A massive two-alarm fire has consumed the dining hall at Camp Airy for Boys in Thurmont, a part of Camps Airy and Louise, according the Frederick County Division of Fire/Rescue Services.
Sparking just before 7:30 a.m. on June 29, as many as 100 firefighters from both Maryland and Pennsylvania were called to help fight the blaze. As there were no fire hydrants in the area, firefighters relied on a large pond around a mile away to battle the inferno, reported WBAL. Firefighters were able to contain the combustion to the dining hall, which had been evacuated, within three hours.
While the fire resulted in no injuries and Camp Airy is reported to be operating normally, the dining hall has been deemed a “total loss,” with damages estimated at around $2 million, said the Division of Fire/Rescue Services.
“Today has been one of the more difficult and unexpected days at Camp Airy that most of us have ever encountered,” read a statement released on the Camps Airy & Louise Facebook page. “As a leadership team, we applaud the efforts of our entire staff in rising to the occasion and providing our campers with as normal a day on the mountain as anyone could expect.”
Camps Airy & Louise expects this sense of normality to continue through the session, the statement continued, while also thanking camp families and the local community for their support, and the firefighters who fought the blaze.
The Jewish Federation of Greater Washington has pledged to allocate $25,000 in emergency funds to help Camp Airy move forward from the fire, read an email by Gil Preuss, CEO of the Federation, to its supporters. He also encouraged people to donate to Camp Airy’s Tomorrow Fund to support the rebuilding efforts.
Preuss added that he was both relieved to know that everyone was safe from the fire, while also saddened by the loss of a “special space” for the camp community.
“Situations like these serve as reminders of the importance of our strong connections with one another, and it has been heartening to witness the outpouring of support for Camp Airy,” Preuss said.
The Associated: Jewish Federation of Baltimore expressed its gratitude for the lack of injuries from the fire, in a statement posted to its own Facebook page.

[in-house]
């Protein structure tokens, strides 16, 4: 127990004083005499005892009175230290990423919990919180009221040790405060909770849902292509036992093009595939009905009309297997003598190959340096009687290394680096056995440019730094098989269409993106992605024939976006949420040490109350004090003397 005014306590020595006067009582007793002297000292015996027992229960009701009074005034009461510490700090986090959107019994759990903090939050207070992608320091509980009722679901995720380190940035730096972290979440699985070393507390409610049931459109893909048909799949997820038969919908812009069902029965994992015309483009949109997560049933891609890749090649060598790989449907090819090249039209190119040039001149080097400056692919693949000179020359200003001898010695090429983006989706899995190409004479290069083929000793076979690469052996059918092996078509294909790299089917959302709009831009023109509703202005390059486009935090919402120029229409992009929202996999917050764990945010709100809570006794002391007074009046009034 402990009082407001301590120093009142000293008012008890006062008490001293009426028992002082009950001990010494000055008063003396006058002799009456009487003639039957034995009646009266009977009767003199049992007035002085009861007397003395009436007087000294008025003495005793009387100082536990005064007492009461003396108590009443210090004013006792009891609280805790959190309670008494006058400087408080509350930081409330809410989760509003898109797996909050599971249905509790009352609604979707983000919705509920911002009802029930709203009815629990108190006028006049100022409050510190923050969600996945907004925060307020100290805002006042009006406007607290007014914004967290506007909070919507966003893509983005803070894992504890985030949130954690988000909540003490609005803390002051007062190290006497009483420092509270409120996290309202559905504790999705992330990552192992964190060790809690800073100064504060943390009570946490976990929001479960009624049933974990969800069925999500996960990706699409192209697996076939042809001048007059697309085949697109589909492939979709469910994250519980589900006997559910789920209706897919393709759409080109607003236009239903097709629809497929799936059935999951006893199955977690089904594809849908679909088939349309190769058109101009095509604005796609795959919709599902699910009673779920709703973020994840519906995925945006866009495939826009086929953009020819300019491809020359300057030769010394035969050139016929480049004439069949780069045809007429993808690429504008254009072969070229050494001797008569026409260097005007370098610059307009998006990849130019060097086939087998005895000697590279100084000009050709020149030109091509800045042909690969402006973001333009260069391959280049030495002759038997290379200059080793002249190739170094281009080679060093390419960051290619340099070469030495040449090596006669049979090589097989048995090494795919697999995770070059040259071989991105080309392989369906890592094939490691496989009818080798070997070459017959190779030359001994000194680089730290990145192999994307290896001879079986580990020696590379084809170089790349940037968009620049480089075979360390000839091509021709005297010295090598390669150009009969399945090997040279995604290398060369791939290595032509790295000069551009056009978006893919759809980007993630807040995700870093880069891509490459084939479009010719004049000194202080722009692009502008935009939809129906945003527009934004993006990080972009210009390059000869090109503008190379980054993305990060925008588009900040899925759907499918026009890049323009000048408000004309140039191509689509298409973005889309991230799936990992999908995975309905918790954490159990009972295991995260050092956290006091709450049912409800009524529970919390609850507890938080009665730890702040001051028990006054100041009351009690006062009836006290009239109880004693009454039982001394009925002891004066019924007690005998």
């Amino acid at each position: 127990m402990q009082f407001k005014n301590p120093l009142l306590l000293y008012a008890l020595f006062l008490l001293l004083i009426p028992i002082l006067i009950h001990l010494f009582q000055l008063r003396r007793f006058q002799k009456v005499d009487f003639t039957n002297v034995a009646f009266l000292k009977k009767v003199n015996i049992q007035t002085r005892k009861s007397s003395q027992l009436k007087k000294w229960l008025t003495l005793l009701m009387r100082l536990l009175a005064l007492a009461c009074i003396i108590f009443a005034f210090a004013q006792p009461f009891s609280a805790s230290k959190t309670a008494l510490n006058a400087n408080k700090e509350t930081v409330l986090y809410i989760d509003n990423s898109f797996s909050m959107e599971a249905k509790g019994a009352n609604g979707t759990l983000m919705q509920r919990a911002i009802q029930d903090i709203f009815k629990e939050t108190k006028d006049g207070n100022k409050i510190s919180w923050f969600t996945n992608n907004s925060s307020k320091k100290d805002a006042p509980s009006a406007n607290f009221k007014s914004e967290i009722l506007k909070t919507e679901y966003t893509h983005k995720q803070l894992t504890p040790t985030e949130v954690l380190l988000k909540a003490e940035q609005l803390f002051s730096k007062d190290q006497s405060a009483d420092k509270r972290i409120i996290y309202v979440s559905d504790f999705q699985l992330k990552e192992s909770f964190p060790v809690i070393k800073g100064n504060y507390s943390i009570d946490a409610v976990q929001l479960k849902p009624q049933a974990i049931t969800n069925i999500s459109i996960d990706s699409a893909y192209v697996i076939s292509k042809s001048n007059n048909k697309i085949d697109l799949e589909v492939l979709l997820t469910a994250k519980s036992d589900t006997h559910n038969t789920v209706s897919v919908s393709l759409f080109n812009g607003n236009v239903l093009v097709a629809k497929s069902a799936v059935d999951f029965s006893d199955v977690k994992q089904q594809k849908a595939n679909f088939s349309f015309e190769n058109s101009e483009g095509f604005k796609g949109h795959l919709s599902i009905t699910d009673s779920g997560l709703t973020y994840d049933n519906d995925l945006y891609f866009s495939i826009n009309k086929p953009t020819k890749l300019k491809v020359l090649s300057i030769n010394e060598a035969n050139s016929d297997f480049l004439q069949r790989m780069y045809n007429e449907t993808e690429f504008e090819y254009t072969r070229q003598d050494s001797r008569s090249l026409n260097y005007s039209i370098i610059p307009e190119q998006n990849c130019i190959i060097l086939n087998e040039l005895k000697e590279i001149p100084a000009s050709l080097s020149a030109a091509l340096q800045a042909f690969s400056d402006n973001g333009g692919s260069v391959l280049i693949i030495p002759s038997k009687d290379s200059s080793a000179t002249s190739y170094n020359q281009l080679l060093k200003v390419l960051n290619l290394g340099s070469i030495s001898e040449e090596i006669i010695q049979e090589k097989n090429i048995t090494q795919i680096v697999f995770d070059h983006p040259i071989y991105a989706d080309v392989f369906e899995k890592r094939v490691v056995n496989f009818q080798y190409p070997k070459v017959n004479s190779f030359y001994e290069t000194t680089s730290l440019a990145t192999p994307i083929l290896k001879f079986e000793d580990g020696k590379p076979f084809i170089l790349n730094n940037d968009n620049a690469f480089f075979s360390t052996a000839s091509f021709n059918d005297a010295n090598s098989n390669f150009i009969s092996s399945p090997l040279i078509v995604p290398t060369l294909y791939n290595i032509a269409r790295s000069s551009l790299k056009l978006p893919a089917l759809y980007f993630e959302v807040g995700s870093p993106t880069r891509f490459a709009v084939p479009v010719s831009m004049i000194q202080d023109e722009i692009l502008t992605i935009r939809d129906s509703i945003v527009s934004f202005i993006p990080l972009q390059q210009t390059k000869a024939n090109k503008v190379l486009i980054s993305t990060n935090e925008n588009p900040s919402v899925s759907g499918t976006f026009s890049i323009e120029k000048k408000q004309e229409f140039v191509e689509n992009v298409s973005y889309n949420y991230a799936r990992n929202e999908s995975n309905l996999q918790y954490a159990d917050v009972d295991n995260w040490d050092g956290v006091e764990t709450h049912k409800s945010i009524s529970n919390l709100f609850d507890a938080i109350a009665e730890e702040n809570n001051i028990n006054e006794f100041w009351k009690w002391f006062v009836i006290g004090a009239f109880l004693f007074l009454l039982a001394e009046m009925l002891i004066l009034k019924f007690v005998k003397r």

“For years, countless Baltimoreans have considered Camps Airy and Louise their home during the summer months,” the statement read. “We will keep you posted as we learn more and how the Baltimore community can be helpful.”
Frank Blatt, a clinical pharmacist at the University of Maryland School of Medicine, and a former camper and counselor of Camp Airy, said he watched reports of the fire as they came in on the television and internet. He noted that the building that the fire consumed, referred to as “the White House,” included the dining hall as well as a kitchen, administrative offices and meeting rooms.
“I felt that part of my childhood experience went up in flames,” Blatt said .
Blatt first came to Camp Airy at the age of 7, he said. Upon turning 19, he worked as a counselor at Camp Airy for two summers, calling it “one of the greatest experiences of my life.”
“In general about the White House, what I can remember … the place had a certain distinct smell,” said Blatt, a resident of Owings Mills and member of Beth El Congregation of Baltimore. “It wasn’t good or bad, it’s just that’s what it smelled like.”
Blatt added that the dining hall served a variety of good food, from its French fries and grilled cheese to its pizza, and recalled being “introduced” to the concept of dessert there, noting that his family “didn’t believe in dessert.”
Blatt also remembered a fruit punch called “bug juice” the camp would often serve.
“There’s nothing like drinking an ice cold drink from a dented metal container, especially on a hot July day,” Blatt said.
Blatt reiterated the effect the loss Camp Airy experienced had on him personally.
“In my religion, when you lose something, you go into a shiva period,” Blatt said. “That’s exactly how I felt. I felt that something was taken away from me.”